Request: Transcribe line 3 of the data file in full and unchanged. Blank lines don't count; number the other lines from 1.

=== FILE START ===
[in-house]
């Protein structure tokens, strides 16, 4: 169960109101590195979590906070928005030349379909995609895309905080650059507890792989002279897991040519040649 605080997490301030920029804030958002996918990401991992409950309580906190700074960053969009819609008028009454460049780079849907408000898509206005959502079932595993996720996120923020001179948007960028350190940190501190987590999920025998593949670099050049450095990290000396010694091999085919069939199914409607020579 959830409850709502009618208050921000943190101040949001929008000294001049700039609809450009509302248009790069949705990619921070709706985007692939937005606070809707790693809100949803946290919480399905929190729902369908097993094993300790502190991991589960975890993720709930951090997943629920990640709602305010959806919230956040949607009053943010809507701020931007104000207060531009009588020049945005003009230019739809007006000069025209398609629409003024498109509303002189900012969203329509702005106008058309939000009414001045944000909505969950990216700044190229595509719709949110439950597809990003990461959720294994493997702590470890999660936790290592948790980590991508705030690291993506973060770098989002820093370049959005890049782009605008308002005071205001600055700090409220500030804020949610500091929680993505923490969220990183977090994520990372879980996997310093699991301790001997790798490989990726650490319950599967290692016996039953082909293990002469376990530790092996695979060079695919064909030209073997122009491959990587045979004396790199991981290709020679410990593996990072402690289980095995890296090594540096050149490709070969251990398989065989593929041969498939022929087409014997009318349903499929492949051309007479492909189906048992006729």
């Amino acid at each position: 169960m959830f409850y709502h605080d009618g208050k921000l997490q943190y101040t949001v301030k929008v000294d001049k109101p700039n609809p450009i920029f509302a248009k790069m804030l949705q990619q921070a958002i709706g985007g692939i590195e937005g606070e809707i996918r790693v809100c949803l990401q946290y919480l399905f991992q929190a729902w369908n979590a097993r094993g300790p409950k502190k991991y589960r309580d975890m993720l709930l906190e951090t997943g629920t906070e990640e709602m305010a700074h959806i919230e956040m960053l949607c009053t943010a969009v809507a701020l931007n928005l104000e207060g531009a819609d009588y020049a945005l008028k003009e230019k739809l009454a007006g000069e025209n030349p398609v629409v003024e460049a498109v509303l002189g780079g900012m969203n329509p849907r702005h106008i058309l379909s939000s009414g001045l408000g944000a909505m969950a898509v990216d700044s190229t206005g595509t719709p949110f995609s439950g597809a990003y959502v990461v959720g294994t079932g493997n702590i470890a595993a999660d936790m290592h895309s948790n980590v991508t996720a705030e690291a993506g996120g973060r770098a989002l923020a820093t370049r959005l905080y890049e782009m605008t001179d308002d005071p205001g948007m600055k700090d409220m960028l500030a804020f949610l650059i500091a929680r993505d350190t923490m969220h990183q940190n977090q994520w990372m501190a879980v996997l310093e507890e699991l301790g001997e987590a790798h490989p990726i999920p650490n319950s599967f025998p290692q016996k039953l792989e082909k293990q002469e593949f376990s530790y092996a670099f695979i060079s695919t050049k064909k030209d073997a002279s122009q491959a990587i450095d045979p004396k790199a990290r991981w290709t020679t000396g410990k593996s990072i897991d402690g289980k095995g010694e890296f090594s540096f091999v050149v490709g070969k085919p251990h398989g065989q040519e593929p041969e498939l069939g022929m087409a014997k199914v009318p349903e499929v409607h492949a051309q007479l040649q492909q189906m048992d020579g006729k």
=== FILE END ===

């Amino acid at each position: 169960m959830f409850y709502h605080d009618g208050k921000l997490q943190y101040t949001v301030k929008v000294d001049k109101p700039n609809p450009i920029f509302a248009k790069m804030l949705q990619q921070a958002i709706g985007g692939i590195e937005g606070e809707i996918r790693v809100c949803l990401q946290y919480l399905f991992q929190a729902w369908n979590a097993r094993g300790p409950k502190k991991y589960r309580d975890m993720l709930l906190e951090t997943g629920t906070e990640e709602m305010a700074h959806i919230e956040m960053l949607c009053t943010a969009v809507a701020l931007n928005l104000e207060g531009a819609d009588y020049a945005l008028k003009e230019k739809l009454a007006g000069e025209n030349p398609v629409v003024e460049a498109v509303l002189g780079g900012m969203n329509p849907r702005h106008i058309l379909s939000s009414g001045l408000g944000a909505m969950a898509v990216d700044s190229t206005g595509t719709p949110f995609s439950g597809a990003y959502v990461v959720g294994t079932g493997n702590i470890a595993a999660d936790m290592h895309s948790n980590v991508t996720a705030e690291a993506g996120g973060r770098a989002l923020a820093t370049r959005l905080y890049e782009m605008t001179d308002d005071p205001g948007m600055k700090d409220m960028l500030a804020f949610l650059i500091a929680r993505d350190t923490m969220h990183q940190n977090q994520w990372m501190a879980v996997l310093e507890e699991l301790g001997e987590a790798h490989p990726i999920p650490n319950s599967f025998p290692q016996k039953l792989e082909k293990q002469e593949f376990s530790y092996a670099f695979i060079s695919t050049k064909k030209d073997a002279s122009q491959a990587i450095d045979p004396k790199a990290r991981w290709t020679t000396g410990k593996s990072i897991d402690g289980k095995g010694e890296f090594s540096f091999v050149v490709g070969k085919p251990h398989g065989q040519e593929p041969e498939l069939g022929m087409a014997k199914v009318p349903e499929v409607h492949a051309q007479l040649q492909q189906m048992d020579g006729k």